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What Is The Quran, And Who Wrote It?

The Qur'an, or Koran, is the premiere Islamic text based on angelic revelations to the Prophet Muhammad, and arguably the finest work ever written in Arabic.

"The Recitation"

The Quran is a book of divine revelations that was disclosed to the Muslim Prophet Muhammad by the Angel Gabriel. Also referred to as the Qur'an or Koran, this is the premiere Islamic religious text, and arguably the finest to ever be penned in the Arabic language. The word Qur'an means “the recitation.” The Angel Gabriel revealed the Koran to Muhammad over a span of 23 years. The Koran proceeds after the proselytism and enlightenment given by Noah, Abraham, David, Moses, and Jesus. The Koran teaches that obedience to God is the way to paradise, and that disobedience leads to eternal damnation. There are many parallels in the Koran and the Bible in terms of the historical events they detail, though their interpretations may differ to a significant degree. The recitation of the Koran during Muslim prayer time is to be done only in Arabic.

Revelations Unto Muhammad

The Prophet Muhammad was believed to have been given the Koran's teachings in a cave called "Hira". This cave is located about 2 miles from Mecca in Saudi Arabia. Although Muslims visit the cave en masse, it is not considered as part of the Hajj pilgrimage route, even though it has an estimated 5,000 daily visitors during the Hajj season. Muhammad found the cave after he immigrated into Medina and has followers came with him. As the Koran was being revealed to him, Muhammad also taught it to his companions. He encouraged them to spread God's laws and, in time, the teachings were written upon palm fronds, bones, and tablets. As a result, many Muslims then had knowledge of selected Koran chapters, but not as a whole, complete revelation as it is known today.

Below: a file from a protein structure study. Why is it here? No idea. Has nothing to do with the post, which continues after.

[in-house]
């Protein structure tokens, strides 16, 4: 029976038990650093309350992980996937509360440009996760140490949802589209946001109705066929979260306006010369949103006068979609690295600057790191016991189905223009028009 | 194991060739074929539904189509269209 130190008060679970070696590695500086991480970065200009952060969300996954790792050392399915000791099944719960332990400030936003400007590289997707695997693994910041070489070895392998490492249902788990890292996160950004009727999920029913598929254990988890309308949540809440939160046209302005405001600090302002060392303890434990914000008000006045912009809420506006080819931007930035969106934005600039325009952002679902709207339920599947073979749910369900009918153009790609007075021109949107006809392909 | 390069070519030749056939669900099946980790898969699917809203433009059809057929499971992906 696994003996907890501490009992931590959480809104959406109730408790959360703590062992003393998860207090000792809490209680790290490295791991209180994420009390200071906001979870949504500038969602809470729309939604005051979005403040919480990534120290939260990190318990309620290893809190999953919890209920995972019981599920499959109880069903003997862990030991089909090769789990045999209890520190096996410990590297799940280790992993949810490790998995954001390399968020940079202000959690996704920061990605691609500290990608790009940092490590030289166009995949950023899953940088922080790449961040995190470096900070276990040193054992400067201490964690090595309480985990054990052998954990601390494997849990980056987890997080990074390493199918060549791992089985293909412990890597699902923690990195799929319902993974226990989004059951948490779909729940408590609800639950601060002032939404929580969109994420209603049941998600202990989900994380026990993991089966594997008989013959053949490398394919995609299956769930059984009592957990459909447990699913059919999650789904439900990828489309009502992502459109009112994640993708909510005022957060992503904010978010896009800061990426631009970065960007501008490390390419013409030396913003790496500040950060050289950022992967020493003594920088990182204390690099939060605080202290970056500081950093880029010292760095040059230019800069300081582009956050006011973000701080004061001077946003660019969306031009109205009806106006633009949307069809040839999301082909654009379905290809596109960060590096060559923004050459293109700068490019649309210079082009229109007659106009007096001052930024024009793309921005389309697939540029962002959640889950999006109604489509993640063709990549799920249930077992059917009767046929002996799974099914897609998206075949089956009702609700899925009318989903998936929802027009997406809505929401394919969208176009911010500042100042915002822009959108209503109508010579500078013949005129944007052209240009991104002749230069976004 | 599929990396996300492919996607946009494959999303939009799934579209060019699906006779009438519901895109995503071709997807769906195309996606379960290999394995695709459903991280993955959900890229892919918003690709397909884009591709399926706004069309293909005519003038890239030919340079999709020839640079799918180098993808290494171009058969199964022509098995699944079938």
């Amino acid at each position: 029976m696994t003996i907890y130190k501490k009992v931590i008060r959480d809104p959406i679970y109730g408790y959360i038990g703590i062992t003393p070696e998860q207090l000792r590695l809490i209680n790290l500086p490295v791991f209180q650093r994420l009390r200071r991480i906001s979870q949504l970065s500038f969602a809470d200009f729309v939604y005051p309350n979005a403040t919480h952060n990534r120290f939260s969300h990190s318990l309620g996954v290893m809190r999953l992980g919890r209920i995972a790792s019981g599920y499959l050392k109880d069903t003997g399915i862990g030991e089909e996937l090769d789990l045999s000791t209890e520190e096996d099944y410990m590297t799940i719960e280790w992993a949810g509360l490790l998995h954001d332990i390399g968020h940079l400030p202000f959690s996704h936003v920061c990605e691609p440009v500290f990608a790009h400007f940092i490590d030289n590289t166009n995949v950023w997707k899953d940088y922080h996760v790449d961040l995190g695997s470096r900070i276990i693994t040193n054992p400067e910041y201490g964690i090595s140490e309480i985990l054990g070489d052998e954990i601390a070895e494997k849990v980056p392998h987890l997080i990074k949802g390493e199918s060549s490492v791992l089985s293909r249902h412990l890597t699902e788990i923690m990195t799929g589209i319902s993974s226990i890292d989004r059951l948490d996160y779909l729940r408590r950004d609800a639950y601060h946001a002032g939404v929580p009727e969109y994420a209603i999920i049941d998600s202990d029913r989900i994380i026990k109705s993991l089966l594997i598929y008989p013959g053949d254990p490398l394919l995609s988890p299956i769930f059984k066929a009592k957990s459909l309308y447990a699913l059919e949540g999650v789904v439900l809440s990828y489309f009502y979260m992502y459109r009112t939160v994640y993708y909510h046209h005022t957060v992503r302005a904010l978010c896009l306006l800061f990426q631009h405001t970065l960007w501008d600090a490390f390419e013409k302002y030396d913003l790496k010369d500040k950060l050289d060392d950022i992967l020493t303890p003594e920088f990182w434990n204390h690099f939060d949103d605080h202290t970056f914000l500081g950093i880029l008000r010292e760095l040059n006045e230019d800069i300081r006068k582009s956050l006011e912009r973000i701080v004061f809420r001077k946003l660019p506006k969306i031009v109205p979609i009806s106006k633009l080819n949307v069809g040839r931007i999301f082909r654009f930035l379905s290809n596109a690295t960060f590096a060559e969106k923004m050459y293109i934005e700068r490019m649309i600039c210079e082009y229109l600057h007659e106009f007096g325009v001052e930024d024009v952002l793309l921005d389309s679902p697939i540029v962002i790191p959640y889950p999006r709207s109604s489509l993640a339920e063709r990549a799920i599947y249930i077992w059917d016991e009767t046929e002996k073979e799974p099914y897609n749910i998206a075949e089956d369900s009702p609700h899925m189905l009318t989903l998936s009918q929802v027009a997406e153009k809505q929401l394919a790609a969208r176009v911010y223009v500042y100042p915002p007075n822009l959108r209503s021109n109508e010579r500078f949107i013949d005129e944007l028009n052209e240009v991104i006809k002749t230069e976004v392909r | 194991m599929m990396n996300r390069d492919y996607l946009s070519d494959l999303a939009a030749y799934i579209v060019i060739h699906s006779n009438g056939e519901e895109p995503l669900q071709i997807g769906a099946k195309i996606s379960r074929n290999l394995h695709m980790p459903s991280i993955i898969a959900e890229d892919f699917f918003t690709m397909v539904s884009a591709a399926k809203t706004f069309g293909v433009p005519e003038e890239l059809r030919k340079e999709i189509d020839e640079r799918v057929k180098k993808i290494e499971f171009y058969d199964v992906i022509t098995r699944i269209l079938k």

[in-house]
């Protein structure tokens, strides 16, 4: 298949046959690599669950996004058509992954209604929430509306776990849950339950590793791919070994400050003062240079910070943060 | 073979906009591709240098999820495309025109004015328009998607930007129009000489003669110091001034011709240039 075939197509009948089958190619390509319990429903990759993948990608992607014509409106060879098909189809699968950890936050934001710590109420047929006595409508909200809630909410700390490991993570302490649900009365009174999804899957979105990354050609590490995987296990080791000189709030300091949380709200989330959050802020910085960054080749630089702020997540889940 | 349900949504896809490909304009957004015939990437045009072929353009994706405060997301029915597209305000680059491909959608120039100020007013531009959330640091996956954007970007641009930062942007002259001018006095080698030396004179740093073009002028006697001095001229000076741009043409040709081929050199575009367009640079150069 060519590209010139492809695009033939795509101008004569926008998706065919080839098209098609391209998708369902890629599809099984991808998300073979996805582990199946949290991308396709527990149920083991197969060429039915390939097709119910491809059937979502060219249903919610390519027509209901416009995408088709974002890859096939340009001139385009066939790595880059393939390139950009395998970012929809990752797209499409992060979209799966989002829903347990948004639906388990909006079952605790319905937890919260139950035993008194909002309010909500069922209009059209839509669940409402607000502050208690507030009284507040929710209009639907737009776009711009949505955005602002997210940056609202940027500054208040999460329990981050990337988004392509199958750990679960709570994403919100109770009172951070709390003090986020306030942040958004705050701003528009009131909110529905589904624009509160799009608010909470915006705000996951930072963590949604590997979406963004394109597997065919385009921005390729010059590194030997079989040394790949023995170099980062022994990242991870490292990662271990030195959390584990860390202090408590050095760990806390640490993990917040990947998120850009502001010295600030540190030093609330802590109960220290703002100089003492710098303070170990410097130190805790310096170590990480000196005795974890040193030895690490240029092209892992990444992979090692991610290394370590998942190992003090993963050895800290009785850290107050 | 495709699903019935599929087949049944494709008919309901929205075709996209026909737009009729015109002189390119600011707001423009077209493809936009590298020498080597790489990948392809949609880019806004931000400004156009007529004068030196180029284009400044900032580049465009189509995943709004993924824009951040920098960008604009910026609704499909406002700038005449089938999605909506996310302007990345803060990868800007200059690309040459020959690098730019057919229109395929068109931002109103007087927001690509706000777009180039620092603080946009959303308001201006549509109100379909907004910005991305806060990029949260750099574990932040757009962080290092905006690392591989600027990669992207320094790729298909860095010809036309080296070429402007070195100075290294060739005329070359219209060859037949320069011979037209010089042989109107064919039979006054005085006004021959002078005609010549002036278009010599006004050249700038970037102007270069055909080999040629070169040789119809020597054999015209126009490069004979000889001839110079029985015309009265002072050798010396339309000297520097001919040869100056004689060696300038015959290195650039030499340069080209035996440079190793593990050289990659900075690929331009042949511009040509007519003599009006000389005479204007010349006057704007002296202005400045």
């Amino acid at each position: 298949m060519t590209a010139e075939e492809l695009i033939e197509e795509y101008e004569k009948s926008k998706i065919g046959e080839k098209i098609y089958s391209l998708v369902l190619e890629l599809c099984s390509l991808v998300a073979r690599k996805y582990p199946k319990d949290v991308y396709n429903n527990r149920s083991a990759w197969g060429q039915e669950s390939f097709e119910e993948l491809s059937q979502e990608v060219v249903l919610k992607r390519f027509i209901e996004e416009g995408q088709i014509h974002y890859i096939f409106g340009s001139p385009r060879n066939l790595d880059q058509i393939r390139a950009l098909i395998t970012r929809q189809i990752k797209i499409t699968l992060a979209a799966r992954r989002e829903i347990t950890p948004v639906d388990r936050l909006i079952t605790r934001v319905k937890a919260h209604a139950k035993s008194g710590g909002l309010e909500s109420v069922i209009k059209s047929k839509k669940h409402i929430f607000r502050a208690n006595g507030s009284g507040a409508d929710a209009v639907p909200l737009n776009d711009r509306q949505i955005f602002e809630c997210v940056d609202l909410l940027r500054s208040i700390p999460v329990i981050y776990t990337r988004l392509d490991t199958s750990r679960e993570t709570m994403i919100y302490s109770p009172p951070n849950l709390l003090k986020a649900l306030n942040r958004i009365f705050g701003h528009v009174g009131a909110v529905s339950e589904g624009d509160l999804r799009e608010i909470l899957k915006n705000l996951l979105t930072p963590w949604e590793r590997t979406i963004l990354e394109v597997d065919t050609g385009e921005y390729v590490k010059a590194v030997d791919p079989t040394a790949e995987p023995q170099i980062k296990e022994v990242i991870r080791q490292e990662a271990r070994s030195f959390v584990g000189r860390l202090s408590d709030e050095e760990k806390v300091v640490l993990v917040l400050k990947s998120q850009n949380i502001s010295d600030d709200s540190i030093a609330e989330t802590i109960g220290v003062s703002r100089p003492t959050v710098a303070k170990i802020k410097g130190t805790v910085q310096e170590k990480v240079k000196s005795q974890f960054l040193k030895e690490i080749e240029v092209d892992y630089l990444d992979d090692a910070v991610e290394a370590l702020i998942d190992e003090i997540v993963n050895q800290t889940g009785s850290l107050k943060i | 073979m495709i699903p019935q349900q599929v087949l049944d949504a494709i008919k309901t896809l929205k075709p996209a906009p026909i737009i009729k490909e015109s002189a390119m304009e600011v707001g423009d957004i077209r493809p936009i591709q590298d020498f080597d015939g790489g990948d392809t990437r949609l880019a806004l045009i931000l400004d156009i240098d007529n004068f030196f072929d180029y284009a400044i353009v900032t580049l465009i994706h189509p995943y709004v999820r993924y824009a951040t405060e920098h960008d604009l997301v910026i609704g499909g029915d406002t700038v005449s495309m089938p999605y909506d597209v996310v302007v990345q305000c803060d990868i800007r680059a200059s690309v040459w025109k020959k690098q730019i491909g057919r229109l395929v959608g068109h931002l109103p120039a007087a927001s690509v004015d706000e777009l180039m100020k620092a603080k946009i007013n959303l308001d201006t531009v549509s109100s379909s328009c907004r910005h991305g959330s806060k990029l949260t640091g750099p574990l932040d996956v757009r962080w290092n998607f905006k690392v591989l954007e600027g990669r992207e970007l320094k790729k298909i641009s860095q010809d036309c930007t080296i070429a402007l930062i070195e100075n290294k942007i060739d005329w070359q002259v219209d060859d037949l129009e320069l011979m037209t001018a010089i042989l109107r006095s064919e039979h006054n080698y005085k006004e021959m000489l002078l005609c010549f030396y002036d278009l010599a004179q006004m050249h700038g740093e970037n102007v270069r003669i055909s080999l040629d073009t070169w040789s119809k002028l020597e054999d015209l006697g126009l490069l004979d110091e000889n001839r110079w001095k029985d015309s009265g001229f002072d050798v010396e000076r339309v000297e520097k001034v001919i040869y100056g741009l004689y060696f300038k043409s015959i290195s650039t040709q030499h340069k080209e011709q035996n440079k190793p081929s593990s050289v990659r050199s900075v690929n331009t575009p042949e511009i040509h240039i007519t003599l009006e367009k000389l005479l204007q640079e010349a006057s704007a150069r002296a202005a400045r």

Compiling the Revelations into Written Language

In the year 655, a group of scribes headed by Zayd ibn Thabit decided to compile all of the dispersed forms of Muhammad's teachings. Thabit and his colleagues eventually succeeded, and with the help of other scribes produced a complete, hand-written version of the oral teachings of the prophet Muhammad. The first Caliph (principal Islamic leader) Abu Bakr then kept the Koran to preserve it. After his demise, it was entrusted to the widow of Muhammad. Another version was commissioned by the third Caliph, Uthman ibn Affan, which also compiled by Zayd ibn Thabit, to finally make a standard version after he saw some slight differences in wording and pronunciations. Although present day Muslim scholars are united in thinking that the current Koran is the version that Abu Bakr had commissioned, there was an order from the third caliph to destroy the first version. However, certain sectors say that, in the year 661, the Shi'a Muslim Ali ibn Abi Talib had also collected a chronological version of the Koran shortly after Muhammad's death. However, the third caliph accepted the chronological version just the same as authentic and true.

Significance of the Koran Today

The Koran is a compilation of 114 chapters (called suras) of different lengths. These chapters are categorized into two parts, namely the Meccan and the Medinan. This was done so as to delineate the origin of each of the suras by where their respective places of revelation were, divided between those revealed before Muhammad migrated to Medina and those revealed in Medina. The recitation of the Koran takes about a week to do, so it is divided into seven equal parts (manzil) corresponding to the number of days in a week. The Koran has through time been subjected to commentary and explication, and this is usually done in relation to the chapters' and their verses' deep spiritual significance to Muslims. There were some later converts who misinterpreted Koranic Arabic due to its being read and spoken in classical Arabic, of which they did not have a working knowledge. Arabic was already used by many nations in the Middle East at the time of Muhammad, but only after the Koran was completed did the Arabic language bloom from its classical to post-classical eras. The work influenced most Arabic literature to come as well, according to Wadad Kadi and Mustansir Mir, two professors and Arabic and Islamic subject matter experts in the US. The Koran was first translated into Persian in the 7th Century by Salman the Persian, although difficulty has always cropped up in translating the Koran due to the many meanings of single Arabic words. Finally, in 2010, the Koran was successfully translated into 112 languages.

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